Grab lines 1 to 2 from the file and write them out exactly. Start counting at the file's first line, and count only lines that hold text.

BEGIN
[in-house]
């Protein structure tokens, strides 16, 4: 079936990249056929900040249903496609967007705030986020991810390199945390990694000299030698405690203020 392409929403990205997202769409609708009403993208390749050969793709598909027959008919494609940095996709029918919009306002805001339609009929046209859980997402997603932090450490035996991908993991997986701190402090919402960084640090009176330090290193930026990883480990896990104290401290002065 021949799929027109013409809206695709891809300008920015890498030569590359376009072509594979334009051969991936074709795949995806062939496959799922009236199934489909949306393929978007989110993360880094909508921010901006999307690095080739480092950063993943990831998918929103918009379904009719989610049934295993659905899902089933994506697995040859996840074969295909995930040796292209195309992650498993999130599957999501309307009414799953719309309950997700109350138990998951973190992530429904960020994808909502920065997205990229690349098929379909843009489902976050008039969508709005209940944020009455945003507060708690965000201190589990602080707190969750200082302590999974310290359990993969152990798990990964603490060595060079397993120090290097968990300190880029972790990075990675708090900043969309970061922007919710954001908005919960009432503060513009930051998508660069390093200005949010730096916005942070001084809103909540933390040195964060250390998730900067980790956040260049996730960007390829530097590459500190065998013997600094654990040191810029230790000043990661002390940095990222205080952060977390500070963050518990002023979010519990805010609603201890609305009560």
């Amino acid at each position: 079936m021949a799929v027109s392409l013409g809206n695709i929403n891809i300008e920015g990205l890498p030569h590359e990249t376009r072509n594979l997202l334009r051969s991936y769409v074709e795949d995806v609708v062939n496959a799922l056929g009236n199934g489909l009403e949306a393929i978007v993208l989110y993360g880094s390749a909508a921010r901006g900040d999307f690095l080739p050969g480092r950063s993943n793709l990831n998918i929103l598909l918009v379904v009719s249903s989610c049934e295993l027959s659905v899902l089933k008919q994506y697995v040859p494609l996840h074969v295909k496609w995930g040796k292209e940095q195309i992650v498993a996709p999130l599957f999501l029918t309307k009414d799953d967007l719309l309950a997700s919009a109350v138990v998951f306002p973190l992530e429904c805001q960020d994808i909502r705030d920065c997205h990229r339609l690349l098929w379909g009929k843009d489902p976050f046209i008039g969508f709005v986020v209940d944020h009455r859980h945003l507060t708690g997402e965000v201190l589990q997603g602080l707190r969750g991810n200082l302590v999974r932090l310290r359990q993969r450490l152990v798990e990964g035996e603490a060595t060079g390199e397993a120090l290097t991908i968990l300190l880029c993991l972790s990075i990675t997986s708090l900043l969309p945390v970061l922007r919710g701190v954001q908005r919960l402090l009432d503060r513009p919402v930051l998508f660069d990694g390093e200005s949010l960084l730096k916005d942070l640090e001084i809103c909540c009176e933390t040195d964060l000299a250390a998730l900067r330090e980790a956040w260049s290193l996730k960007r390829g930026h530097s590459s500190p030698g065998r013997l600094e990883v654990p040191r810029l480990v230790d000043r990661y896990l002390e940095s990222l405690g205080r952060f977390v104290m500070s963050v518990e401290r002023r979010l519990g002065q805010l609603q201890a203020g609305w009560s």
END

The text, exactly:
[in-house]
């Protein structure tokens, strides 16, 4: 079936990249056929900040249903496609967007705030986020991810390199945390990694000299030698405690203020 392409929403990205997202769409609708009403993208390749050969793709598909027959008919494609940095996709029918919009306002805001339609009929046209859980997402997603932090450490035996991908993991997986701190402090919402960084640090009176330090290193930026990883480990896990104290401290002065 021949799929027109013409809206695709891809300008920015890498030569590359376009072509594979334009051969991936074709795949995806062939496959799922009236199934489909949306393929978007989110993360880094909508921010901006999307690095080739480092950063993943990831998918929103918009379904009719989610049934295993659905899902089933994506697995040859996840074969295909995930040796292209195309992650498993999130599957999501309307009414799953719309309950997700109350138990998951973190992530429904960020994808909502920065997205990229690349098929379909843009489902976050008039969508709005209940944020009455945003507060708690965000201190589990602080707190969750200082302590999974310290359990993969152990798990990964603490060595060079397993120090290097968990300190880029972790990075990675708090900043969309970061922007919710954001908005919960009432503060513009930051998508660069390093200005949010730096916005942070001084809103909540933390040195964060250390998730900067980790956040260049996730960007390829530097590459500190065998013997600094654990040191810029230790000043990661002390940095990222205080952060977390500070963050518990002023979010519990805010609603201890609305009560």